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Sandusky May Keep State Pension Despite Conviction

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By Ben Simmoneau

PHILADELPHIA (CBS) - Eyewitness News has learned that Jerry Sandusky may be able to retain his $59,000 per year state pension for the rest of his life, even after being convicted on 45 criminal counts for sexually abusing 10 boys. As he sits in the Centre County prison now, Sandusky is still collecting monthly pension checks totaling $4,908.17.

The state law, which governs when pensions must be forfeited by a convict, does not include any specific references to sex crimes. Instead, Act 140 of 1978 pertains mostly to “crimes related to public office”: crimes like theft, bribery, forgery and perjury.

That means Tim Curley and Gary Schultz, the Penn State administrators charged with lying about the Sandusky matter could lose any pensions they are entitled to (Schultz already collects a $330,000 annual state pension; Curley is still an active employee), even though Sandusky could keep his.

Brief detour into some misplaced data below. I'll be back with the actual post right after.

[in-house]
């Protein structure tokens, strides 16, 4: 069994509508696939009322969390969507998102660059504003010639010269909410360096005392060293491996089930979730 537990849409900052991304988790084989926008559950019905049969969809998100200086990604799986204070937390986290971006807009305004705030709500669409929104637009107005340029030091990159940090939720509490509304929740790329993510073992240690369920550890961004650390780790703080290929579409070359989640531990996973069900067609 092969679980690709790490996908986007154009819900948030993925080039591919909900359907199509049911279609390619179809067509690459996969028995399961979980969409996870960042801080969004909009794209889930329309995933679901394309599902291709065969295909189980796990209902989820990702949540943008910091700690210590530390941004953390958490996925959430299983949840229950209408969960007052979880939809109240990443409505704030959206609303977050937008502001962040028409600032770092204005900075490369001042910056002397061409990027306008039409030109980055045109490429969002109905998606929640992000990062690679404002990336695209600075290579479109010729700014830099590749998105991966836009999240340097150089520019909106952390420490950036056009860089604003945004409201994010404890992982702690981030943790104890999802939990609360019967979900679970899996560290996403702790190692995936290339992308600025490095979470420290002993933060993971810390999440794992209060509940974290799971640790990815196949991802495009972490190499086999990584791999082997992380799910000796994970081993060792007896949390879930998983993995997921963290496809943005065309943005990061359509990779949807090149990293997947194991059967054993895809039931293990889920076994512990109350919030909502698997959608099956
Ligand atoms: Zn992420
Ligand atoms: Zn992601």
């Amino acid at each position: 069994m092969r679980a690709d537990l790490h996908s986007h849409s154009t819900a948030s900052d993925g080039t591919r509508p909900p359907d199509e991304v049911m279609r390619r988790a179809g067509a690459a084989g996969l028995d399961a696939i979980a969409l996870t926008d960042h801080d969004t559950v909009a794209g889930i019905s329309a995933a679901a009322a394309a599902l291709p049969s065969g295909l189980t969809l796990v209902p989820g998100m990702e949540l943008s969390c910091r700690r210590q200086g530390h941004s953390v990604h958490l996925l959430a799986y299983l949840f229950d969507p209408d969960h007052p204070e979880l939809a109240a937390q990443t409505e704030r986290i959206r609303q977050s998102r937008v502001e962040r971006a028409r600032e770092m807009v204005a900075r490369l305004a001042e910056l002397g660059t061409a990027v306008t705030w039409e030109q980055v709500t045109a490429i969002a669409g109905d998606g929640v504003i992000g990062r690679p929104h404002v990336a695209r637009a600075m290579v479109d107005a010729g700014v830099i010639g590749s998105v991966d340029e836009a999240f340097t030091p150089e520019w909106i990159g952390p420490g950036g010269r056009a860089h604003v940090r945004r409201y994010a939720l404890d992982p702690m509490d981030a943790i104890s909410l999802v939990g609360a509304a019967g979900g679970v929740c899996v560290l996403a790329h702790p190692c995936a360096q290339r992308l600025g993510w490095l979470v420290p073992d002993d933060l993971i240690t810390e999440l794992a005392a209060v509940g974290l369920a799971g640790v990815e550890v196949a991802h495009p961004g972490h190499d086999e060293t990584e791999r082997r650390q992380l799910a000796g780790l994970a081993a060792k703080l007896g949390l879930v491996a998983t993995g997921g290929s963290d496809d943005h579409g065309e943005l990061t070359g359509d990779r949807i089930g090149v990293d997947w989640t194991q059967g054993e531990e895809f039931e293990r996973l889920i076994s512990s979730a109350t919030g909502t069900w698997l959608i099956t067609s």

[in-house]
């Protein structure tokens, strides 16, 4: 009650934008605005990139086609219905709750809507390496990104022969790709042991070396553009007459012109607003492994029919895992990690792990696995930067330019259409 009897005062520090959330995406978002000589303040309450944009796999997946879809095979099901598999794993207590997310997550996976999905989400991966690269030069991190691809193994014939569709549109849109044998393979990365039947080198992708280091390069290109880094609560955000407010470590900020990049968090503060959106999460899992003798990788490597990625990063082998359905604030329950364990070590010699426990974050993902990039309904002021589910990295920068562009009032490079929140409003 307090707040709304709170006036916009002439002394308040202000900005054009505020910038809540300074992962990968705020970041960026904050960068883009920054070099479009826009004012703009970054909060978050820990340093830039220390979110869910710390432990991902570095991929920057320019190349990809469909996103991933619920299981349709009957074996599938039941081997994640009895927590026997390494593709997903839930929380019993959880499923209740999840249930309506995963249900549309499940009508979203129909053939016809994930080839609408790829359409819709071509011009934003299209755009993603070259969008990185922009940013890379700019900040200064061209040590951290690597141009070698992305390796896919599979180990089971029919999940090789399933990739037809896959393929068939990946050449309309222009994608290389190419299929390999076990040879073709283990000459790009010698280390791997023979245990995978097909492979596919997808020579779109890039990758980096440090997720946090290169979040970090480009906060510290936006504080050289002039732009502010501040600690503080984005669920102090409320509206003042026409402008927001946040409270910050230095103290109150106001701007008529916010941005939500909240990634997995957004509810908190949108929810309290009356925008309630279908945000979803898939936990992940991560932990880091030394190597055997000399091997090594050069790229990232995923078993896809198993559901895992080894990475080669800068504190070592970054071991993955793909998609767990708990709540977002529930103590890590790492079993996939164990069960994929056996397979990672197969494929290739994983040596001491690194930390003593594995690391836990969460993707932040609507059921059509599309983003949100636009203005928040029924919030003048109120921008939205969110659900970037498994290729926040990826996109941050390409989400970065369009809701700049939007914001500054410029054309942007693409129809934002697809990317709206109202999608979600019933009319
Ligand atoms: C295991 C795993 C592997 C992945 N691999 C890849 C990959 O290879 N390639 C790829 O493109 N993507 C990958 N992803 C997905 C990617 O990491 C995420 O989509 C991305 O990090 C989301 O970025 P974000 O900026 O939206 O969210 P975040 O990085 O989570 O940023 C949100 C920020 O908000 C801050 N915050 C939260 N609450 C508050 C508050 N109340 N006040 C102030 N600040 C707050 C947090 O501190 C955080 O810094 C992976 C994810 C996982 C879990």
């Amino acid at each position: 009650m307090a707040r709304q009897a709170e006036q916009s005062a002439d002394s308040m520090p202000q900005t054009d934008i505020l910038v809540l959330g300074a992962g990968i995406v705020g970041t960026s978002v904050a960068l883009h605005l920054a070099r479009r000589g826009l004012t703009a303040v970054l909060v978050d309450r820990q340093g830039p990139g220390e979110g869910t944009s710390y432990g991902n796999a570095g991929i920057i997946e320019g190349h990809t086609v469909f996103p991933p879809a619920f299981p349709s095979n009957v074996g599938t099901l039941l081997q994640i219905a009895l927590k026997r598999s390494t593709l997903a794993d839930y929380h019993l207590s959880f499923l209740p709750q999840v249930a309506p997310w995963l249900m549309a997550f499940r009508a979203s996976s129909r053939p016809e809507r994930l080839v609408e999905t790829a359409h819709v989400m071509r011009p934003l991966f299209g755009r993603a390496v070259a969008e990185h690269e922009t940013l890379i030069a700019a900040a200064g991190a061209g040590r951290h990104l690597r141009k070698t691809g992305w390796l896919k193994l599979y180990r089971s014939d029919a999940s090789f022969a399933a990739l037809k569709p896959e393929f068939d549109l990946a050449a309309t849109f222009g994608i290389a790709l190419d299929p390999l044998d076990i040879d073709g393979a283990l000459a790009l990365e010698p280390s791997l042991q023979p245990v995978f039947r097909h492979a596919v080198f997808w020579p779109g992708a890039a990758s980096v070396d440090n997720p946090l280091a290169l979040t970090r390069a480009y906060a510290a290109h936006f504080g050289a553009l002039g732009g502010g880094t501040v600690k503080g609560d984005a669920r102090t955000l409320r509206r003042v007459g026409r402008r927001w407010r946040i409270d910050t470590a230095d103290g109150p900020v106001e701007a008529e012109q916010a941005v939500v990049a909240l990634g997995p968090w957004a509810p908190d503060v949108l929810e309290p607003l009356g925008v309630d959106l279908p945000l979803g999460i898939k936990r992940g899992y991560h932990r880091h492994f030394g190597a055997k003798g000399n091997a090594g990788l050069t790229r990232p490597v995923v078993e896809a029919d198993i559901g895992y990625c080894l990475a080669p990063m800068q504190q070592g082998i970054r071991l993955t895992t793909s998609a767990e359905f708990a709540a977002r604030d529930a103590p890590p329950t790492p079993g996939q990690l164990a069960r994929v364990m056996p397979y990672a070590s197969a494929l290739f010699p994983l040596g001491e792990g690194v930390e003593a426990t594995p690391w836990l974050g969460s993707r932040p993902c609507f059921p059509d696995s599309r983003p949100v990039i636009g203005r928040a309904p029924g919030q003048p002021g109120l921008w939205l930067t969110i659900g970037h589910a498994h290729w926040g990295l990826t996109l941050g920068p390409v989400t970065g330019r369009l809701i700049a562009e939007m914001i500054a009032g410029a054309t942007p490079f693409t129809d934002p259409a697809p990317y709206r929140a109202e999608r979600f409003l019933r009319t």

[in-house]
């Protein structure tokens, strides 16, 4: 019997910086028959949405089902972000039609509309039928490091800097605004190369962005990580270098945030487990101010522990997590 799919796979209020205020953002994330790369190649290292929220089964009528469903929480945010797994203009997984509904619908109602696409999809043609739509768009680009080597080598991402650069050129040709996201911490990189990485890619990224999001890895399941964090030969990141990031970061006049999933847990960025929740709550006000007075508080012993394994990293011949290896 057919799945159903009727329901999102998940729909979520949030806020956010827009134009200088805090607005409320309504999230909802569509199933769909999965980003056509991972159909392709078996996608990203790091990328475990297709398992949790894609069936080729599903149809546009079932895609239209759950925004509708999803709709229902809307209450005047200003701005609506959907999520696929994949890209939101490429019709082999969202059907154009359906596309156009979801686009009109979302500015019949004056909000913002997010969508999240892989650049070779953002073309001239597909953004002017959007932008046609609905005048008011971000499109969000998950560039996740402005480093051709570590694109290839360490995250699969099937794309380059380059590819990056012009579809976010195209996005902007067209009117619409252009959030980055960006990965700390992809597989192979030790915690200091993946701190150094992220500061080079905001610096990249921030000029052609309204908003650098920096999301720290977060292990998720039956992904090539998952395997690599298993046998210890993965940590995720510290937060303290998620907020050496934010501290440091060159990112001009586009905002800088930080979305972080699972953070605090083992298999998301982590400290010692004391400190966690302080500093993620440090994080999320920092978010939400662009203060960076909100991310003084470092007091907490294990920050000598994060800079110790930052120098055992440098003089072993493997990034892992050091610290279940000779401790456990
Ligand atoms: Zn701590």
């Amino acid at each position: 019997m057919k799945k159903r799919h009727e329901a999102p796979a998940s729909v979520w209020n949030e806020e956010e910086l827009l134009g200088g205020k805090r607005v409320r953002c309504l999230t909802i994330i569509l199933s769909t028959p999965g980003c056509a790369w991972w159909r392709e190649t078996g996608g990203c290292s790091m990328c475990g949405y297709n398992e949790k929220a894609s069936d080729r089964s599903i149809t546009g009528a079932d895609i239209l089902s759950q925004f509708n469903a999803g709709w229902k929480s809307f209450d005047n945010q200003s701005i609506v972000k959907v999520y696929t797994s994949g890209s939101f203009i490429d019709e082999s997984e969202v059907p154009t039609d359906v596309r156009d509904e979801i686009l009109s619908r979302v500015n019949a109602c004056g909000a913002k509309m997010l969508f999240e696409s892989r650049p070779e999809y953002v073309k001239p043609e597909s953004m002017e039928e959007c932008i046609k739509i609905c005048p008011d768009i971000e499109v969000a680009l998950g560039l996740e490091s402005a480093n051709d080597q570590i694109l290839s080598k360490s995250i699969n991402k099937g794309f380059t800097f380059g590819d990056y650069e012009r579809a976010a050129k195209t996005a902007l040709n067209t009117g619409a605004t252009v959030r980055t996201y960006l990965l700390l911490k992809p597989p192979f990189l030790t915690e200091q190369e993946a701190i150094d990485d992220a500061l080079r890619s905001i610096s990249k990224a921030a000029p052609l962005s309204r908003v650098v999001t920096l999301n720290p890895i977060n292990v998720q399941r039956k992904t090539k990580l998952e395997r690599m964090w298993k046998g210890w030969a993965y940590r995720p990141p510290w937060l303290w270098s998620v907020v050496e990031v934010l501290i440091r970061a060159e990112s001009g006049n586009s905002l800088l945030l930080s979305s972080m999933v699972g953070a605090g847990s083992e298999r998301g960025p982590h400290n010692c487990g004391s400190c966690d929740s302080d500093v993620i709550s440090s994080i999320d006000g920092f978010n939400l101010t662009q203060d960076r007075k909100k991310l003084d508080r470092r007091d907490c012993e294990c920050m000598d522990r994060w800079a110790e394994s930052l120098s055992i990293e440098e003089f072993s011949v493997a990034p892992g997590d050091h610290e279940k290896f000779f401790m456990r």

A spokeswoman for the State Employee Retirement System said she would not speculate on any specific individual’s pension, but did say the pension board would fully review Sandusky’s case once he is sentenced. That will likely occur later this summer or fall.

“I think it’d be outrageous if Sandusky was able to qualify for the state pension,” said Zack Stalberg of the Philadelphia government watchdog group Committee of Seventy. “Any of these kinds of personnel decisions, there’s room for interpretation, and I think it’s up to the state to try to interpret him out of his pension.”

He pointed out that some of Sandusky’s crimes occurred on Penn State property.

“To me, that has to be taken into consideration,” he said.

“As a Pennsylvania taxpayer and a lawyer for one of the victims, this doesn’t seem right,” said Tom Kline who represents Sandusky victim five. “It appears that you could do an awful lot of heinous crimes so long as they do not relate to your official duties in your public employee capacity.”

It’s unknown how much taxpayer money goes to Sandusky’s pension, which is funded in part by contributions he made into the state pension fund. However, the fund is not in strong financial health and each year taxpayers provide millions of dollars to keep it solvent.

When he retired in 1999, Sandusky collected a lump sum payout of $148,271.71. The state pension fund says his final average salary was $101,787.

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